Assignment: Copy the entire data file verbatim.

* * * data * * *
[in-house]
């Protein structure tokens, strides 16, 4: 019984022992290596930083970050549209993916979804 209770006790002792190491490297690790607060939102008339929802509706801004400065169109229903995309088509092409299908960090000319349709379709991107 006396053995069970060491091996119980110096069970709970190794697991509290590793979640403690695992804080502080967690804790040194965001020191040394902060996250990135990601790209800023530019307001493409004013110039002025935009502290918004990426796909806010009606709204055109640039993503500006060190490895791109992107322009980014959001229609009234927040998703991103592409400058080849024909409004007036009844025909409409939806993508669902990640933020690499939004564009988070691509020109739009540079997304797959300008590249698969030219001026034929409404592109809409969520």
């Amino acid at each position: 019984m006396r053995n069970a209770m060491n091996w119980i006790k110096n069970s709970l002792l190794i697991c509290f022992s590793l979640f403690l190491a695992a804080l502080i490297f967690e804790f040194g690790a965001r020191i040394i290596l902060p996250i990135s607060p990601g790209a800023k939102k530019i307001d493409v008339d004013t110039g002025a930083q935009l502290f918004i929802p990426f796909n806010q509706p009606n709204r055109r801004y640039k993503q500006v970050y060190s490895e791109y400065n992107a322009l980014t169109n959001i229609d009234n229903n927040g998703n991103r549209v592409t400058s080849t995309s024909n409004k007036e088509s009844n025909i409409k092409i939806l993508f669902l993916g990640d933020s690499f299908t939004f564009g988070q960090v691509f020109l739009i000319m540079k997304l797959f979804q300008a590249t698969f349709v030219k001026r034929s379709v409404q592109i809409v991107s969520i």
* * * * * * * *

[in-house]
């Protein structure tokens, strides 16, 4: 019984022992290596930083970050549209993916979804 209770006790002792190491490297690790607060939102008339929802509706801004400065169109229903995309088509092409299908960090000319349709379709991107 006396053995069970060491091996119980110096069970709970190794697991509290590793979640403690695992804080502080967690804790040194965001020191040394902060996250990135990601790209800023530019307001493409004013110039002025935009502290918004990426796909806010009606709204055109640039993503500006060190490895791109992107322009980014959001229609009234927040998703991103592409400058080849024909409004007036009844025909409409939806993508669902990640933020690499939004564009988070691509020109739009540079997304797959300008590249698969030219001026034929409404592109809409969520």
């Amino acid at each position: 019984m006396r053995n069970a209770m060491n091996w119980i006790k110096n069970s709970l002792l190794i697991c509290f022992s590793l979640f403690l190491a695992a804080l502080i490297f967690e804790f040194g690790a965001r020191i040394i290596l902060p996250i990135s607060p990601g790209a800023k939102k530019i307001d493409v008339d004013t110039g002025a930083q935009l502290f918004i929802p990426f796909n806010q509706p009606n709204r055109r801004y640039k993503q500006v970050y060190s490895e791109y400065n992107a322009l980014t169109n959001i229609d009234n229903n927040g998703n991103r549209v592409t400058s080849t995309s024909n409004k007036e088509s009844n025909i409409k092409i939806l993508f669902l993916g990640d933020s690499f299908t939004f564009g988070q960090v691509f020109l739009i000319m540079k997304l797959f979804q300008a590249t698969f349709v030219k001026r034929s379709v409404q592109i809409v991107s969520i």